Reducing the Flood Damage Risk

Reducing the Flood Damage Risk


The City of New Port Richey lies along the beautiful Pithlachascotee Riveropens in a new window, which connects to the nearby Gulf of Mexico.  To reduce New Port Richey's susceptibility to the damage, expense, and disruption of flooding, the City enforces regulations that restrict development in the floodplain and require building techniques that make structures more floodproof.  These practices help stem the rising cost of flood insurance and make our community more resilient to severe weather events.


Digital Flood Insurance Rate Maps (FIRM) Digital Flood Insurance Rate Maps provide detailed data with current flood risk information.  The maps may be viewed at in a new window

More information is available at www.pascocountyfl.netopens in a new window


New Port Richey's Flood Damage Ordinance

In 2014, City Council adopted Ordinance#2014-2035 which regulates floodplain management in the City.  The ordinanceopens in a new window was approved on August 19, 2014.

The City has been a participant in the National Flood Insurance Program (NFIP) since 1981.  The program allows residents to purchase flood insurance at a reduced rate that is subsidized by the federal government.
CRS is a program which rewards communities who exceed the minimum NFIP requirements by providing flood insurance discounts based on the number of points acquired.  Those who are required to purchase flood insurance enjoy a 20 percent discount based on the City’s Class 6 rating under the CRS program.  For more information about the NFIP and Flood insurance, visit www.floodsmart.govopens in a new window or call 1-800-427-2419.  

The adoption of compliant floodplain rules protects the City and ensure its participation in the NFIP.
The City's 2014 ordinance complies with FEMA requirements and incorporates changes that adapt the City’s floodplain management plan to the Florida Building Code.

The floodplain management regulations of the Land Development Code (LDC) contain the administrative procedures, mapping information, land use requirements, and construction standards, including a cumulative substantial improvement definition and a one-foot freeboard requirement for new construction and substantial improvements.  In areas where the current LDC regulations exceed the minimum requirements of the NFIP, the City acquires points within the NFIP Community Rating System (CRS) program.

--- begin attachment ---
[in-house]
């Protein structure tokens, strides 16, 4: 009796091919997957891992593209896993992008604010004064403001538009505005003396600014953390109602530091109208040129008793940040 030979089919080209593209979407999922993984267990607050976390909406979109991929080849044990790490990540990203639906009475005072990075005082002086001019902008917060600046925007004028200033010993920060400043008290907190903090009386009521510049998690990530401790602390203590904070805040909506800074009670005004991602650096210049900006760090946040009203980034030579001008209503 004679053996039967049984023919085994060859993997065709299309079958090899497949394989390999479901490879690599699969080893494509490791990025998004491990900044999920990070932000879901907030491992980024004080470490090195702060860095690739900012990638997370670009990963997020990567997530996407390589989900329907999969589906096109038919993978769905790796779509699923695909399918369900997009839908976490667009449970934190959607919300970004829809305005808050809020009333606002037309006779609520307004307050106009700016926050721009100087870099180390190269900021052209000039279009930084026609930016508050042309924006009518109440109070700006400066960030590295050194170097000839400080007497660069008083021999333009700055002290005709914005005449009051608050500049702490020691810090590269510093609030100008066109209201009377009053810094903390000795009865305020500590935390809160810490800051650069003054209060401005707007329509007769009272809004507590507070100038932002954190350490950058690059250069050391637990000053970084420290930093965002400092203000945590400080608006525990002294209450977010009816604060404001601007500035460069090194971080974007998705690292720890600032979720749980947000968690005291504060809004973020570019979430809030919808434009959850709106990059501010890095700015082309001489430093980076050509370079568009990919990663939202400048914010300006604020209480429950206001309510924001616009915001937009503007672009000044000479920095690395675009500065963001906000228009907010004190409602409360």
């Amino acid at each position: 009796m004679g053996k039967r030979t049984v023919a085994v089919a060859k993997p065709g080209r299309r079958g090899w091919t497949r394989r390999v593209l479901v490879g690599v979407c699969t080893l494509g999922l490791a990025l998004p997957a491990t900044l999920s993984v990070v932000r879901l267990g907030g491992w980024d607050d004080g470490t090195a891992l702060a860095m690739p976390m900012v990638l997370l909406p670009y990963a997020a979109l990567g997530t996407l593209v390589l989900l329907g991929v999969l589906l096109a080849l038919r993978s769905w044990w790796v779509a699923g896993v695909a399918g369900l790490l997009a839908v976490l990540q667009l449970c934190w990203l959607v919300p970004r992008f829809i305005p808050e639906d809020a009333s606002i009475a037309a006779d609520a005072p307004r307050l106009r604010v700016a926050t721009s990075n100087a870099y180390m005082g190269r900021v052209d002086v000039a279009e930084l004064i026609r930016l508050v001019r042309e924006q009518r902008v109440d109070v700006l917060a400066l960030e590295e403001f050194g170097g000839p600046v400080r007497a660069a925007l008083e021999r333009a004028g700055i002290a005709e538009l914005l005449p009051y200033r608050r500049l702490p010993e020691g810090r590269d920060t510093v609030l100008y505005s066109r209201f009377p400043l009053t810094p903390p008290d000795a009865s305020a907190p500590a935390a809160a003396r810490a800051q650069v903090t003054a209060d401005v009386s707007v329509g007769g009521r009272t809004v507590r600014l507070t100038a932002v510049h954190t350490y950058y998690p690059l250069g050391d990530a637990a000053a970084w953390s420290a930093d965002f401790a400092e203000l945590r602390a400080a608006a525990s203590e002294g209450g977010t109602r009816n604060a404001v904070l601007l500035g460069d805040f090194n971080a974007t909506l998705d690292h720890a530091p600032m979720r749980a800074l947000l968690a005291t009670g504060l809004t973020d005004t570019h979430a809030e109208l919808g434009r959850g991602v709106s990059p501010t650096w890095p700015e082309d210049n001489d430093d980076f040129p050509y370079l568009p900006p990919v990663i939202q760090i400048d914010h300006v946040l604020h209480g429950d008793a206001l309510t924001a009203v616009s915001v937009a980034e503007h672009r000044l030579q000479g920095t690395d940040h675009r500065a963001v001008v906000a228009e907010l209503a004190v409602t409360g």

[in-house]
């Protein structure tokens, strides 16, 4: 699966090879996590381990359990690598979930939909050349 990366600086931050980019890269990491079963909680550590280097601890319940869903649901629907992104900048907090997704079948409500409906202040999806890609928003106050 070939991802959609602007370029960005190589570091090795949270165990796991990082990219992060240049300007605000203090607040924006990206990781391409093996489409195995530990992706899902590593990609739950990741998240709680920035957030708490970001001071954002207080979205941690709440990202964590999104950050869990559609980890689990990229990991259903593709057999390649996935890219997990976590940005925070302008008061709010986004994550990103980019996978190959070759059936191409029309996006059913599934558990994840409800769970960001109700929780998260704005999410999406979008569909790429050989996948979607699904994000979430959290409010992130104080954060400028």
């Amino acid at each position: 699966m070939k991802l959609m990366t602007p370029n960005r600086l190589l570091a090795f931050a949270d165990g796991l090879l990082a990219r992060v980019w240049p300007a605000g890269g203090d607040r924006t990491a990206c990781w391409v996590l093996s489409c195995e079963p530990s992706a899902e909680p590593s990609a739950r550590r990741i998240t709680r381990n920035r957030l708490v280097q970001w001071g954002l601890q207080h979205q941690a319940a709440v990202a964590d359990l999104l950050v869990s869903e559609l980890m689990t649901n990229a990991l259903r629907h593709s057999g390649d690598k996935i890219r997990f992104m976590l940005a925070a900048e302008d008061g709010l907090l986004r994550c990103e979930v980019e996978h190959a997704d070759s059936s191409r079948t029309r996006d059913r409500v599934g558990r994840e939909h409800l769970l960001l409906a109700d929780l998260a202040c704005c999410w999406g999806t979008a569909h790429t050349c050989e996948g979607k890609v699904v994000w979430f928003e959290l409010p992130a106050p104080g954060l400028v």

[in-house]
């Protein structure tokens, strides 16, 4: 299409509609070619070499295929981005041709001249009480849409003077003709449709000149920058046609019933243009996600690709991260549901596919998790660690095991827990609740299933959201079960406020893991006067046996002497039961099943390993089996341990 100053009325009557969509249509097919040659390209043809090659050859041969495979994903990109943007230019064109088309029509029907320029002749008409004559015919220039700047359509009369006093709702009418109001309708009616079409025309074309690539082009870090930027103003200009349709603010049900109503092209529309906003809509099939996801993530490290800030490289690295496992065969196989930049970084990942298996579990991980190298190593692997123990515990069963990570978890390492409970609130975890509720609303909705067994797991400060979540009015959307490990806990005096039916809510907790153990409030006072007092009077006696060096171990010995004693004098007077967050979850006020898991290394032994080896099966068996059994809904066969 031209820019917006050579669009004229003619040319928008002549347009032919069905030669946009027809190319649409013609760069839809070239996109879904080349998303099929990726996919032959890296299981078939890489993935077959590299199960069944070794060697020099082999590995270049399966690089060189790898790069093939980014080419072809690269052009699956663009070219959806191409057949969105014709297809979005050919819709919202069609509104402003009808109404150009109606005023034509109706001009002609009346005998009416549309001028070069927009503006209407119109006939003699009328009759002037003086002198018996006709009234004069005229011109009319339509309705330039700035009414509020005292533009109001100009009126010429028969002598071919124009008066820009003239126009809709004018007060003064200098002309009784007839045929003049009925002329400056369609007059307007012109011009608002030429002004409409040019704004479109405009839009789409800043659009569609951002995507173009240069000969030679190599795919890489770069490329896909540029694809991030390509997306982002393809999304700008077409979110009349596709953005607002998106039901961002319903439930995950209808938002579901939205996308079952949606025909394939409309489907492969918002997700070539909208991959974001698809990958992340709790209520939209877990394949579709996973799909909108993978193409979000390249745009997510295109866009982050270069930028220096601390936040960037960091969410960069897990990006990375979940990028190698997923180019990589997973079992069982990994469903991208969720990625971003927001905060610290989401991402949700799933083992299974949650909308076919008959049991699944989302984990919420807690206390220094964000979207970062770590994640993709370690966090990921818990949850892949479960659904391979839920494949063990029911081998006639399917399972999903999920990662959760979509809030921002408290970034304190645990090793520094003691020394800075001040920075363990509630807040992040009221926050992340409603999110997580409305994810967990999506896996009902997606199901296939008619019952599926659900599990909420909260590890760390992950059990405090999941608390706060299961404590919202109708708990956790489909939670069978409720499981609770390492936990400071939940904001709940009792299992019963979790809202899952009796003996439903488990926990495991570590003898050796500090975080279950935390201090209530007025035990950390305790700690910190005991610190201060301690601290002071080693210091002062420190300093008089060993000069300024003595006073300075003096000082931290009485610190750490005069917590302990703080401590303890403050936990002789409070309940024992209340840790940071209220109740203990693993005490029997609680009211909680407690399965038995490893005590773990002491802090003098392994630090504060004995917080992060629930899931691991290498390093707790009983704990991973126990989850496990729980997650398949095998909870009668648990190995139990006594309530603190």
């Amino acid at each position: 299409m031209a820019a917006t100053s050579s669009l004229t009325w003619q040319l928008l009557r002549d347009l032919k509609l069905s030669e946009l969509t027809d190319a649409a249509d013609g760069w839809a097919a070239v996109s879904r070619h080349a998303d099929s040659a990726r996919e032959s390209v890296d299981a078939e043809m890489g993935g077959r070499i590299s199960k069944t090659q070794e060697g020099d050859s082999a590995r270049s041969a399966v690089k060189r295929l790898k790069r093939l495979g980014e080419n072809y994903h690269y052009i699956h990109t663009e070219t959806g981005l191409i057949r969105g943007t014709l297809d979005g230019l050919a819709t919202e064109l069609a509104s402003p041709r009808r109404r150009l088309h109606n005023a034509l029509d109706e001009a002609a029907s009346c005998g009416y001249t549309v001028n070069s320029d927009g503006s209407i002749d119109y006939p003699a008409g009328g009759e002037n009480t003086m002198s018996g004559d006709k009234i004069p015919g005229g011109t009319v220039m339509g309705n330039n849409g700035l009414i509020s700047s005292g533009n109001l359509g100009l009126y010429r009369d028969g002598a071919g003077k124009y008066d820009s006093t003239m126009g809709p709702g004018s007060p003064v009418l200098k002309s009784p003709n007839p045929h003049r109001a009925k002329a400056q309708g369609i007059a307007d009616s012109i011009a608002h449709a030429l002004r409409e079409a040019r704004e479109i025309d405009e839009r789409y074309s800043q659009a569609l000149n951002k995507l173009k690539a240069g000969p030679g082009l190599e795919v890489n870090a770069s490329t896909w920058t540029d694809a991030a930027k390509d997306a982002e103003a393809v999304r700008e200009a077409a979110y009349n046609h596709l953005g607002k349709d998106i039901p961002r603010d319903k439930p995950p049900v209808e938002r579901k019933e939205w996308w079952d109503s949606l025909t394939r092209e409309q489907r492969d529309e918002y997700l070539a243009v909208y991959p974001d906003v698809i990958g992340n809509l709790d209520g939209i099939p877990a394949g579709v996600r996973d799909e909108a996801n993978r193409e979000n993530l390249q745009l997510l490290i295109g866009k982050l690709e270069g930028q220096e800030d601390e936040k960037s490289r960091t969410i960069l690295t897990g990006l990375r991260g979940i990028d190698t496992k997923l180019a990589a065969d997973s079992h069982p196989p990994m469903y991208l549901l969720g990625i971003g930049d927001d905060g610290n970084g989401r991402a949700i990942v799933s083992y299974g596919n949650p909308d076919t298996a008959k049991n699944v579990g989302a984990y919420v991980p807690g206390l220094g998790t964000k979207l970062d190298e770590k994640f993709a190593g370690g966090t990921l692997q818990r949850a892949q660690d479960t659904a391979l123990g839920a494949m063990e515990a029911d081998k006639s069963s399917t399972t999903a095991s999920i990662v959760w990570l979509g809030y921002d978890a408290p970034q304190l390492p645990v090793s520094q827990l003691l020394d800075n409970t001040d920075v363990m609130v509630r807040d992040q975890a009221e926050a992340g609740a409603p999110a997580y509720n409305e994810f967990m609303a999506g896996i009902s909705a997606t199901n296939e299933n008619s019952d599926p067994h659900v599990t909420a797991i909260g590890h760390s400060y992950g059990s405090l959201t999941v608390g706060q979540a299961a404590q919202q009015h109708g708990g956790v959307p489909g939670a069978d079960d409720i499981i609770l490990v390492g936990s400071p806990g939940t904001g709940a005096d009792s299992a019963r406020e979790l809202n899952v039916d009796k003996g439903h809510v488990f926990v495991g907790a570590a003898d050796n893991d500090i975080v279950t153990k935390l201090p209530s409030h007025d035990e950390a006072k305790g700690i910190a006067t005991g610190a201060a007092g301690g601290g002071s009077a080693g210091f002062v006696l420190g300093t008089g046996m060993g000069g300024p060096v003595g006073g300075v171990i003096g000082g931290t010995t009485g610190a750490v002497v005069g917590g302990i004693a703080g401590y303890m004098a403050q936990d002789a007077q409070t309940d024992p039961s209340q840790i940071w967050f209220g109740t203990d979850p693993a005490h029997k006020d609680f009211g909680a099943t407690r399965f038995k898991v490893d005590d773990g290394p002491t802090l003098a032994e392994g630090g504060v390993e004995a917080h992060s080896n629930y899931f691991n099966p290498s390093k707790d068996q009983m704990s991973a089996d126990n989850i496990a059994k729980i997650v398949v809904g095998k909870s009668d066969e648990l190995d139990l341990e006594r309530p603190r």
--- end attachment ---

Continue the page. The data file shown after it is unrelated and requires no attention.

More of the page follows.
Flood Damage Reduction Regulations

The State of Florida requires local governments to regulate floodplain development consistent with minimum state standards. The City controls development in flood hazard areas through specific flood hazard reduction standards as well as through zoning, subdivision regulations, building and housing codes, and sanitary codes.

New Port Richey Code of Ordinances:  Section III, Flood Damage Reductionopens in a new window

All floodplain development is subject to permit.  To apply for a permit, contact the Development Department at 727-853-1047 or visit us inside City Hall at 5919 Main Street.

To report illegal flood plain development (without a permit), contact Code Enforcement at 727-841-4553.



Floodproofing consists of ways to keep floodwaters away from structures, sites, and building contents or reducing the effects of water entry. The installation of floodproofing can occur during construction of a new building or when an existing building is being repaired, remodeled, or expanded.

Floodproofing below the base flood elevation (BFE) in residential buildings is not permitted in the City under the National Flood Insurance Program (NFIP).  Floodproofing is also not permitted in Coastal High Hazard Areas (Zones V, VE, or V1-30).


FEMA - Elevation Certificates Link




Quick Links

Guide to Protecting Lives and Property From Flooding (SWFWMD)opens in a new window

FEMA Floodproofing Informationopens in a new window

City of New Port Richey Code of Ordinancesopens in a new window

Know Your Flood Riskopens in a new window

Severe Weather Preparationopens in a new window


Letteropens in a new window to local banks, real estate agents, and insurance companies regarding flood insurance.

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